Now that you’ve brought your concerns out into the open, you can work on finding a solution together. ED is very treatable, with various solutions available depending on the underlying cause of your symptoms and your lifestyle. Some of these treatments include:
- • Oral medications, such as sildenafil
- • Injectable medications, such as TriMix
- • Talk therapy
- • Vacuum devices to increase blood flow
Many men experience internal stigma when it comes to seeking treatment for ED, but with the support of a partner, appropriate treatment can resolve your symptoms and improve your sex life overall. When you’re ready to pursue treatment, talk to your healthcare provider to help decide on the right course of action for you.
I’m still not ready to discuss ED with my partner. When should I seek outside help?
That’s OK! If you still feel uncertain about broaching the topic of ED with your partner, bringing in a professional sex therapist may be helpful. A sex therapist is a mental health practitioner with additional training in human sexuality. They specialize in helping individuals and couples with concerns they have surrounding physical intimacy through talk therapy, including addressing ED.
There are a number of online resources, like Psychology Today, which can help you find a reputable sex therapist located nearby, or match you with one that provides telehealth services.
My partner has ED. What should I do?
If you’ve noticed your partner experiencing the symptoms of erectile dysfunction, discussing it can be difficult, especially if they have yet to bring up the topic themselves. There are a few things you can do to help make the conversation go as smoothly as possible:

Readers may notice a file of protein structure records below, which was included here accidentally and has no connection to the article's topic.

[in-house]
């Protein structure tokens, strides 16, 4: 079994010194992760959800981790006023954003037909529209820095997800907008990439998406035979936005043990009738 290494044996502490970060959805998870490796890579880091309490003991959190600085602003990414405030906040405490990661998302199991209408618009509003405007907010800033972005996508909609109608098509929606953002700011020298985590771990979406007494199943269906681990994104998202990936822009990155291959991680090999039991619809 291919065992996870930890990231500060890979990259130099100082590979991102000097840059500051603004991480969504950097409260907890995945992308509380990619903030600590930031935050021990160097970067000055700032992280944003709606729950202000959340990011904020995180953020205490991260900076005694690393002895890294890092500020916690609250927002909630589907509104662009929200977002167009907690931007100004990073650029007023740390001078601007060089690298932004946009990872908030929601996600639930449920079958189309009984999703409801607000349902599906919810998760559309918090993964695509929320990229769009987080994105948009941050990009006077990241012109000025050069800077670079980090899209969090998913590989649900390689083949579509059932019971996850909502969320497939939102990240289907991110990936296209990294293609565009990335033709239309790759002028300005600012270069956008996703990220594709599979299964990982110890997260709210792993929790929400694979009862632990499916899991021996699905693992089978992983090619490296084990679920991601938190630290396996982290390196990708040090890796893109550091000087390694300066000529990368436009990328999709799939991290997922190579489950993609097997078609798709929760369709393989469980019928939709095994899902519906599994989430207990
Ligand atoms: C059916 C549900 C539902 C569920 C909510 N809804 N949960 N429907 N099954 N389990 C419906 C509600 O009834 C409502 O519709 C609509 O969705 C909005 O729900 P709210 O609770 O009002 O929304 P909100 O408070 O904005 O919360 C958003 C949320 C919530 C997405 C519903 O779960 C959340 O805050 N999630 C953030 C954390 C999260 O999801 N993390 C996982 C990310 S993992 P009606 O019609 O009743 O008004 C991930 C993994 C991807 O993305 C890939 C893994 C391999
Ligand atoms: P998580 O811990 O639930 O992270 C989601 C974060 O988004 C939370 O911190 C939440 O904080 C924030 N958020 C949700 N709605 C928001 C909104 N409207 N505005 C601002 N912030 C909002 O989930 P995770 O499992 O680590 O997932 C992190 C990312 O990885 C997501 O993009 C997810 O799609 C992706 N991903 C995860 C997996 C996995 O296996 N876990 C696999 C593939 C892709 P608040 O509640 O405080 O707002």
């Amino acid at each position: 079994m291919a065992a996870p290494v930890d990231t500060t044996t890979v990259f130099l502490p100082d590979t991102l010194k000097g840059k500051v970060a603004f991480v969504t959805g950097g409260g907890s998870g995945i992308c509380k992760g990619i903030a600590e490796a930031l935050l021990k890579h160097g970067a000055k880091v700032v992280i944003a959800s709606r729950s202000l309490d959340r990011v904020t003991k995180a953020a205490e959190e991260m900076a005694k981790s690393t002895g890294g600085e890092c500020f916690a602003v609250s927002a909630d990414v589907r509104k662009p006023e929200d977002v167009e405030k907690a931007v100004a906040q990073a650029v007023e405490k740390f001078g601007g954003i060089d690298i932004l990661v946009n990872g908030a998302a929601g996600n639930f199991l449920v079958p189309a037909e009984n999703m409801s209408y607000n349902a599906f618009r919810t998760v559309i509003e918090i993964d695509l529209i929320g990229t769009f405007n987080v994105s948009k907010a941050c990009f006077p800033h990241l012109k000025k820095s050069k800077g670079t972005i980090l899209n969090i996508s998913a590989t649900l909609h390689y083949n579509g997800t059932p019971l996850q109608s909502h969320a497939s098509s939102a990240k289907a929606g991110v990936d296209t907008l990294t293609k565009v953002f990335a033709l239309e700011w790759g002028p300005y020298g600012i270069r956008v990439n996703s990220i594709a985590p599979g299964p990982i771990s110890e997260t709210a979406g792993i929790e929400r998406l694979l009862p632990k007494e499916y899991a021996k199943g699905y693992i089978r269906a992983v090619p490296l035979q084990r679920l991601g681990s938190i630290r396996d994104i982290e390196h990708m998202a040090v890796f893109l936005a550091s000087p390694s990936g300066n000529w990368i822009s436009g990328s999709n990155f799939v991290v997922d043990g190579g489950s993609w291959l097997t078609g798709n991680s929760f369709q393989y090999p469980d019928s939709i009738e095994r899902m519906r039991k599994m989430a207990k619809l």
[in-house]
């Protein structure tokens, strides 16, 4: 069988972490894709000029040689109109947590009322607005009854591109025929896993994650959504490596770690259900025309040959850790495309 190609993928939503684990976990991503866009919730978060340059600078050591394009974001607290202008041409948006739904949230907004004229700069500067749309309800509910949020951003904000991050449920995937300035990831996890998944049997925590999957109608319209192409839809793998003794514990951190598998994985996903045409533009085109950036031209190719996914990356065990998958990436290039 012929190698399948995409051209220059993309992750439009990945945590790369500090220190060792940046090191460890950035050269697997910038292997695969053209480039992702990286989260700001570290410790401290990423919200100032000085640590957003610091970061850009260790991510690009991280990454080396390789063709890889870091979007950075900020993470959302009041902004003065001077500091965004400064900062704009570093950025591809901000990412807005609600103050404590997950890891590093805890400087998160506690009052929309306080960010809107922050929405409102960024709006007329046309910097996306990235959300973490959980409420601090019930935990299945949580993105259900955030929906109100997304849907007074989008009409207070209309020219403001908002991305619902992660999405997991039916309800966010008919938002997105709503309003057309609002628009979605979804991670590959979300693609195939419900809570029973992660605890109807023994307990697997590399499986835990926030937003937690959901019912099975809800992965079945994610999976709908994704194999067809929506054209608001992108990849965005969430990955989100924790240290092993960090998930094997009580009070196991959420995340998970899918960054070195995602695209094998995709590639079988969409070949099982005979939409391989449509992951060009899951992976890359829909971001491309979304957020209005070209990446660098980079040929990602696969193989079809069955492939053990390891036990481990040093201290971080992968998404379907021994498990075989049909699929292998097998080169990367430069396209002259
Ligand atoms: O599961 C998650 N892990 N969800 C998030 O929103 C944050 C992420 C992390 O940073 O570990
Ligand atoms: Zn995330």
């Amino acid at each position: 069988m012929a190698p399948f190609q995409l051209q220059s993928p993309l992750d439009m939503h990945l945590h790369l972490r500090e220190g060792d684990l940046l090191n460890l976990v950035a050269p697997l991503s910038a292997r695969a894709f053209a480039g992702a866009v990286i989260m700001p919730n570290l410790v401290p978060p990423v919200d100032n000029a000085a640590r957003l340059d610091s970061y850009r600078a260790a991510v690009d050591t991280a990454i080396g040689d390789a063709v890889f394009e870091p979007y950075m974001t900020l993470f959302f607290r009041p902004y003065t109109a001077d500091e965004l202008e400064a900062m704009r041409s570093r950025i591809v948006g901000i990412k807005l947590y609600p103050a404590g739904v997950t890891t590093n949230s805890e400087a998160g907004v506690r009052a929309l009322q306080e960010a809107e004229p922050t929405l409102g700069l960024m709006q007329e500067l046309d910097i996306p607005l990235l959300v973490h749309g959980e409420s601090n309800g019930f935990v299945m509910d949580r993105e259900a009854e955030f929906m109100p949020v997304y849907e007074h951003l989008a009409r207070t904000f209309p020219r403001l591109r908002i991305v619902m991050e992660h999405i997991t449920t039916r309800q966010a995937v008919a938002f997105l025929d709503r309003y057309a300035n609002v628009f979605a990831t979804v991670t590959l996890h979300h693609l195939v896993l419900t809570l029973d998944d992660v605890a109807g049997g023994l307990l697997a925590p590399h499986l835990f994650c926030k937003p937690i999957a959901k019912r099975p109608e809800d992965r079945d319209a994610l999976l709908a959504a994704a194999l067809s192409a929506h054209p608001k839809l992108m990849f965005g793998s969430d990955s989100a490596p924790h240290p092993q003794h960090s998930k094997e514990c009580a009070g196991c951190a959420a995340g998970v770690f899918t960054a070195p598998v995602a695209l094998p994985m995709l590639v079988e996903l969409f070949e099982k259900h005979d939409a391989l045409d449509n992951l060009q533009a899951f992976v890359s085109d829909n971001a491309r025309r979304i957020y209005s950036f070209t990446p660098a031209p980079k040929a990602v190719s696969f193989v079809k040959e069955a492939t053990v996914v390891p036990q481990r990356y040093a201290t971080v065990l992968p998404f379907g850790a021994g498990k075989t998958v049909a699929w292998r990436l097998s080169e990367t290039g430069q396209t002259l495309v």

1. Educate yourself.
Understanding the symptoms, causes and treatments for ED is an important part of having a productive, supportive conversation with your partner. Coming to the table with reputable information can take the pressure off your partner and help you approach the discussion from a place of compassion and understanding. Some good places to start are:
- • What Is Erectile Dysfunction?
- • What Causes Erectile Dysfunction: Top Causes of ED in Men
- • 5 Questions to Ask Your Doctor About ED
- • Symptom Checker Quiz: Do I Have Erectile Dysfunction?
2. Be open and supportive.
The advice above is applicable not only to the partner experiencing ED, but to yourself as well. Finding the right time to talk, approaching the topic openly and honestly, educating yourself, and reassuring your partner will help facilitate a productive conversation.
3. Let your partner know you’re OK with ED treatments.
While it might not seem like a big deal, your partner may feel insecure about starting treatment. Many men struggle with the idea of what their partner may think about their use of ED treatments like oral medications and injectables. Letting them know that you’re comfortable with them using prescription medications to reduce the severity of their ED and supporting them can mean a lot to someone who’s afraid to seek out treatment.
On the other hand, avoid pressuring your partner into immediate treatment. Some men may need more time to consider their options before pursuing treatment — let your partner handle it in their own time, but let them know you’ll be there for them when they’re ready.
Taking the next step: what should I do after discussing with my partner?
Once you’ve talked with your partner, the next step to resolving your ED is seeking treatment from a healthcare provider, such as your primary care physician or a urologist.
Need help getting started? We’ve compiled 5 essential questions to ask your doctor about ED, along with a free checklist of information to prepare ahead of your appointment and additional questions that may be helpful to bring up.
With appropriate care, ED doesn’t have to be a barrier to a healthy relationship. And taking charge of your treatment with the support of your partner can make it all the easier to resolve your concerns and experience a more satisfying, enjoyable sex life.